Courtesy: The Star-Ledger
by Todd Schmerler/For The Star-Ledger June 27, 2009 9:51PM
It's hard to pinpoint exactly why I became fascinated with Rocky Lockridge.
Maybe it was because, like me, he was from New Jersey. Maybe it was because he was a consummate underdog, at 5' 5" short even for a featherweight. Maybe it was because he was on the undercard of one of the first fight cards I attended at Ice World in Totowa and won by first-round knockout, then autographed my program afterward.
Whatever the reason, I was a teenager in the mid-1980s as Rocky rose from local attraction to title contender to world champion. For a while, I was all about boxing and all about Rocky Lockridge, regaling bored high school friends with stories about how great he was.
Take Sugar Ray Leonard, Marvin Hagler and Larry Holmes, I would say. I'll take Rocky.
Ten years ago I decided to look him up, perhaps for a feature story, but also out of curiosity. Whatever happened to Rocky, I wondered, who would have been about 40 at the time. Working in the sports department, I figured it would be easy to find him. The Internet turned up no relevant information so I turned to the Lexis Nexis system, which reveals phone numbers and addresses for anyone who has applied for almost anything -- driver's license, mortgage, even a credit card.
Nothing came up.
I gave up and moved on to something else, but Rocky stayed in the back of my mind. Once a year I would go back to Lexis Nexis, back to the Internet, hoping for a nugget of information that would lead me to Rocky.
Year after year I came up empty, and after close to a decade of wondering, I gave up.
Then, last year, a breakthrough.
I had joined the social networking craze known as Facebook to get back in touch with some old friends, and just for kicks I did a search for Rocky Lockridge.
Bingo -- sort of. A Ricky Lockridge came up, located in the D.C. area. Ricky was Rocky's given name, so I sent a message to Ricky's inbox, asking if he knew Rocky.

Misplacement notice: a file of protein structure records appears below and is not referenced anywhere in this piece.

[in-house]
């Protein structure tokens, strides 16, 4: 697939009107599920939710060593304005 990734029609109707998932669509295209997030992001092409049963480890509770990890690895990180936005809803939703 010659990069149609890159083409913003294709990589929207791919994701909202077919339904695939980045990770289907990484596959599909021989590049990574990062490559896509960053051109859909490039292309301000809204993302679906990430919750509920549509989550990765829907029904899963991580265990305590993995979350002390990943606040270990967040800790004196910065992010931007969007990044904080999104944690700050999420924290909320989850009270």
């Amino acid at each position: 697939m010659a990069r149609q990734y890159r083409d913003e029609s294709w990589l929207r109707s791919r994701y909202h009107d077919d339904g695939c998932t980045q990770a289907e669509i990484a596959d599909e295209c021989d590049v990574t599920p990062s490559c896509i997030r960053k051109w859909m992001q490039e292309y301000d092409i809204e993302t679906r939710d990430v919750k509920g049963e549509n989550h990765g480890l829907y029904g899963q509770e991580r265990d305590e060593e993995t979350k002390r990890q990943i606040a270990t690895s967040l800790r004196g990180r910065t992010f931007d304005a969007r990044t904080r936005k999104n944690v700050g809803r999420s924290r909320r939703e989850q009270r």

The answer came back: "He's my dad. Do you know Rocky Lockridge?"
I let him know that I was a reporter looking for Rocky to write a story about him, and I would love to get his phone number, or at least his whereabouts -- at least what state he lived in. I didn't hear back for about a month, but then Ricky Lockridge let me in on what was going on.
He had not heard a word from his father in 15 years, but just a few weeks prior to my making contact, Ricky had heard from a mail carrier in Camden named Orlando Pettigrew that Rocky was homeless, living on the streets of Camden. Ricky put me in touch with Orlando.
A couple weeks later I drove down to Camden to meet Rocky. Orlando told me his story, that he had heard that a world boxing champion from the '80s was living on the streets of his city, and went and found him, helped him, gave him food, tried to get him into a shelter and tracked down and contacted his son.
Orlando, who seems to know everyone in Camden, found Rocky for me. Though dirty and hungry, Rocky was gracious and polite. He had been on the streets for 10 years and walked with a four-pronged cane after suffering a stroke, he said, three years prior.
He allowed me to interview him for over an hour. Afterward I went home, thinking about how nice it is just to have a home to go to.
Courtesy: The Star-Ledger